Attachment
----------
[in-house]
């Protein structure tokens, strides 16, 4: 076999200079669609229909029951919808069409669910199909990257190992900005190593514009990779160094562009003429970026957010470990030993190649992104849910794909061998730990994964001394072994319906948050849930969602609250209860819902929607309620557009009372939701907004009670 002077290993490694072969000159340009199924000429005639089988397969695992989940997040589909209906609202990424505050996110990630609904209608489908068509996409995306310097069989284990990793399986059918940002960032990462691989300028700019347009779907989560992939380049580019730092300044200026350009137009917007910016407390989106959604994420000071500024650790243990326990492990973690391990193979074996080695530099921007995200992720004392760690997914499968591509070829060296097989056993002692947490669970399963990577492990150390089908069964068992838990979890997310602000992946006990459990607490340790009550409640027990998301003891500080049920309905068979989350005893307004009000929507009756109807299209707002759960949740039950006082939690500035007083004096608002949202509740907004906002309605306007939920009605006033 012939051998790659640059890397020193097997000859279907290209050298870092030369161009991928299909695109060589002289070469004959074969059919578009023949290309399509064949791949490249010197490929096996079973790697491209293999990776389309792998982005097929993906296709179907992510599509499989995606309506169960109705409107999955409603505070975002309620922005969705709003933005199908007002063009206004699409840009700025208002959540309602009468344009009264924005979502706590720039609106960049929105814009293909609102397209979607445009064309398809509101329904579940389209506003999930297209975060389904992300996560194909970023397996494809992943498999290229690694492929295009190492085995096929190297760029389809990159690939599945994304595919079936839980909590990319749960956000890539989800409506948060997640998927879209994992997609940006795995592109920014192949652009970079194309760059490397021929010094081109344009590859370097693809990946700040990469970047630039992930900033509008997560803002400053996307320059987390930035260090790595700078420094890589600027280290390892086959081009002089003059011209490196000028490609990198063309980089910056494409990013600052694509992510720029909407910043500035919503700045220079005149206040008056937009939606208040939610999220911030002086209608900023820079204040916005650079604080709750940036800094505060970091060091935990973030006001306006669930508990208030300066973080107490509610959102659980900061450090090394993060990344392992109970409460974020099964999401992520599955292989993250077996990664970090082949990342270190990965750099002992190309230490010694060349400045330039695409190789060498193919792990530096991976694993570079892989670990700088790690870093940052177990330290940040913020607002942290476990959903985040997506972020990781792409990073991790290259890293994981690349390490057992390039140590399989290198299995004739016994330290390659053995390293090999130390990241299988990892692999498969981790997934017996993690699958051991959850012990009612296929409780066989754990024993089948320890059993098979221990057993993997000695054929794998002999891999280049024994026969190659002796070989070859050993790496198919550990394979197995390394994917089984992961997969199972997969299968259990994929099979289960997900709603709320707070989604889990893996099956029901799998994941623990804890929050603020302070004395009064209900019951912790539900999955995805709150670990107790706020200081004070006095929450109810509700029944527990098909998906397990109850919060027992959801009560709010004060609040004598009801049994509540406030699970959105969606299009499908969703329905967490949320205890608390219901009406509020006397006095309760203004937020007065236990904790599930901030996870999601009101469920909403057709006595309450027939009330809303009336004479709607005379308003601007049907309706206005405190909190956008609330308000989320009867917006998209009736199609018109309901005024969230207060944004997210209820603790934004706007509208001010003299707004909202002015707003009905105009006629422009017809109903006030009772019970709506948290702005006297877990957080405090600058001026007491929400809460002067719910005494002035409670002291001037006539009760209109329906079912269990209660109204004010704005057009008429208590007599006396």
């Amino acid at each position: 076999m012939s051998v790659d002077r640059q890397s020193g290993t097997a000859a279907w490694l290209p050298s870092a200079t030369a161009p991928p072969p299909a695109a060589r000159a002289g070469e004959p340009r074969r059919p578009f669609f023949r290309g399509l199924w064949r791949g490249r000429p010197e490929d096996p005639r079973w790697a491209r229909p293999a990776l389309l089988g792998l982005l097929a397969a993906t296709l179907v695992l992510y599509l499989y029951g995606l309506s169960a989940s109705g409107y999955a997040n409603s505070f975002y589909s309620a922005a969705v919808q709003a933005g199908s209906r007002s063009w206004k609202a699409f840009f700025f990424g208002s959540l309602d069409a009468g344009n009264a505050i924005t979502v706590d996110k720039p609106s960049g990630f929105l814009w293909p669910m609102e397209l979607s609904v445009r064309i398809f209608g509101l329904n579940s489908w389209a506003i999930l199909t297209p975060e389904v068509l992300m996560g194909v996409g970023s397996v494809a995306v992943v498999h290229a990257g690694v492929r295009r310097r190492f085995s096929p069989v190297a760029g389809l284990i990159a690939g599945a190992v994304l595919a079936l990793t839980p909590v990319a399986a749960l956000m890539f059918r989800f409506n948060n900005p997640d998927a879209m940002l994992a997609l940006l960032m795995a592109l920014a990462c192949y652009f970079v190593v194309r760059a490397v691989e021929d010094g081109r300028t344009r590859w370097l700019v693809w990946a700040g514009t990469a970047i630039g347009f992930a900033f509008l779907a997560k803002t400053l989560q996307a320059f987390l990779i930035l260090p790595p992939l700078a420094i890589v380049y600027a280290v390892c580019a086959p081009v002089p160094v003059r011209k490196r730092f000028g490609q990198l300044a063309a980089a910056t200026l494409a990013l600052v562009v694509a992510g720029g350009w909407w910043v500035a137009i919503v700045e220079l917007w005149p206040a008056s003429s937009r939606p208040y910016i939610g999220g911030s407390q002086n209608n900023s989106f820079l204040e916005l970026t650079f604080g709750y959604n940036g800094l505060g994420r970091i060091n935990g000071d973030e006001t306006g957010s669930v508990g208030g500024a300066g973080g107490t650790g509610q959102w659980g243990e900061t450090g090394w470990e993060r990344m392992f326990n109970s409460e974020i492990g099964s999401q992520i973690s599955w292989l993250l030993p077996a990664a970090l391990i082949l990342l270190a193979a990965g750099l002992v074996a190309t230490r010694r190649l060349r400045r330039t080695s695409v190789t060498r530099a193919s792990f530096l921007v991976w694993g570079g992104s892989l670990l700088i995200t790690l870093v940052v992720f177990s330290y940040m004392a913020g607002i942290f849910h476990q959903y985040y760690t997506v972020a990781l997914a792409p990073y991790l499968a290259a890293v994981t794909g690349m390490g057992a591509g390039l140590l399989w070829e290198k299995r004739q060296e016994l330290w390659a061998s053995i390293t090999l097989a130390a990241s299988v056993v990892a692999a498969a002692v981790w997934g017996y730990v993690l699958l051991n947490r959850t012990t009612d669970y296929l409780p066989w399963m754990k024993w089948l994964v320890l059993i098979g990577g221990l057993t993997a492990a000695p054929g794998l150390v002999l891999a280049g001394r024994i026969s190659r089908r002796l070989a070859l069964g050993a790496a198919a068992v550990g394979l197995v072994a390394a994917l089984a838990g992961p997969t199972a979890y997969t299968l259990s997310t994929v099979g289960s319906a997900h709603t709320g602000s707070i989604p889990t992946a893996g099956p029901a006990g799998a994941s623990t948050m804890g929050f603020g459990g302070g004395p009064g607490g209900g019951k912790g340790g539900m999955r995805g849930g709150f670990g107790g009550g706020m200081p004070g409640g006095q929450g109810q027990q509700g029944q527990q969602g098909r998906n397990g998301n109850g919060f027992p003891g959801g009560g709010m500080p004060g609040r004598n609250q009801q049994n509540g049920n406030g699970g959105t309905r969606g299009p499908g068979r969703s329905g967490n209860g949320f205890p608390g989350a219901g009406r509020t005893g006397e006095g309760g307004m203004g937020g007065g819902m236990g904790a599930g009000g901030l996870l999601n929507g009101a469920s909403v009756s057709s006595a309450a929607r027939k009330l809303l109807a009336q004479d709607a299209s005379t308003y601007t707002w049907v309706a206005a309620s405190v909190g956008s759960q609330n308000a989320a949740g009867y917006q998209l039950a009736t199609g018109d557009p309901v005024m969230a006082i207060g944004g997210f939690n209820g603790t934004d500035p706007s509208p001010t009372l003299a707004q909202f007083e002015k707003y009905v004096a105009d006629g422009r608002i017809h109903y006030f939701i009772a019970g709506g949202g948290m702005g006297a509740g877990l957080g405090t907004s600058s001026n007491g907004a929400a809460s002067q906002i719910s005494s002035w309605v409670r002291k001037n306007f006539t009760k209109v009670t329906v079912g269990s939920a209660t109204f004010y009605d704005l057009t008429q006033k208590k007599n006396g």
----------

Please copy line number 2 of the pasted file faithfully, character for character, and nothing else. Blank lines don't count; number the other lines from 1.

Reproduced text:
């Protein structure tokens, strides 16, 4: 076999200079669609229909029951919808069409669910199909990257190992900005190593514009990779160094562009003429970026957010470990030993190649992104849910794909061998730990994964001394072994319906948050849930969602609250209860819902929607309620557009009372939701907004009670 002077290993490694072969000159340009199924000429005639089988397969695992989940997040589909209906609202990424505050996110990630609904209608489908068509996409995306310097069989284990990793399986059918940002960032990462691989300028700019347009779907989560992939380049580019730092300044200026350009137009917007910016407390989106959604994420000071500024650790243990326990492990973690391990193979074996080695530099921007995200992720004392760690997914499968591509070829060296097989056993002692947490669970399963990577492990150390089908069964068992838990979890997310602000992946006990459990607490340790009550409640027990998301003891500080049920309905068979989350005893307004009000929507009756109807299209707002759960949740039950006082939690500035007083004096608002949202509740907004906002309605306007939920009605006033 012939051998790659640059890397020193097997000859279907290209050298870092030369161009991928299909695109060589002289070469004959074969059919578009023949290309399509064949791949490249010197490929096996079973790697491209293999990776389309792998982005097929993906296709179907992510599509499989995606309506169960109705409107999955409603505070975002309620922005969705709003933005199908007002063009206004699409840009700025208002959540309602009468344009009264924005979502706590720039609106960049929105814009293909609102397209979607445009064309398809509101329904579940389209506003999930297209975060389904992300996560194909970023397996494809992943498999290229690694492929295009190492085995096929190297760029389809990159690939599945994304595919079936839980909590990319749960956000890539989800409506948060997640998927879209994992997609940006795995592109920014192949652009970079194309760059490397021929010094081109344009590859370097693809990946700040990469970047630039992930900033509008997560803002400053996307320059987390930035260090790595700078420094890589600027280290390892086959081009002089003059011209490196000028490609990198063309980089910056494409990013600052694509992510720029909407910043500035919503700045220079005149206040008056937009939606208040939610999220911030002086209608900023820079204040916005650079604080709750940036800094505060970091060091935990973030006001306006669930508990208030300066973080107490509610959102659980900061450090090394993060990344392992109970409460974020099964999401992520599955292989993250077996990664970090082949990342270190990965750099002992190309230490010694060349400045330039695409190789060498193919792990530096991976694993570079892989670990700088790690870093940052177990330290940040913020607002942290476990959903985040997506972020990781792409990073991790290259890293994981690349390490057992390039140590399989290198299995004739016994330290390659053995390293090999130390990241299988990892692999498969981790997934017996993690699958051991959850012990009612296929409780066989754990024993089948320890059993098979221990057993993997000695054929794998002999891999280049024994026969190659002796070989070859050993790496198919550990394979197995390394994917089984992961997969199972997969299968259990994929099979289960997900709603709320707070989604889990893996099956029901799998994941623990804890929050603020302070004395009064209900019951912790539900999955995805709150670990107790706020200081004070006095929450109810509700029944527990098909998906397990109850919060027992959801009560709010004060609040004598009801049994509540406030699970959105969606299009499908969703329905967490949320205890608390219901009406509020006397006095309760203004937020007065236990904790599930901030996870999601009101469920909403057709006595309450027939009330809303009336004479709607005379308003601007049907309706206005405190909190956008609330308000989320009867917006998209009736199609018109309901005024969230207060944004997210209820603790934004706007509208001010003299707004909202002015707003009905105009006629422009017809109903006030009772019970709506948290702005006297877990957080405090600058001026007491929400809460002067719910005494002035409670002291001037006539009760209109329906079912269990209660109204004010704005057009008429208590007599006396």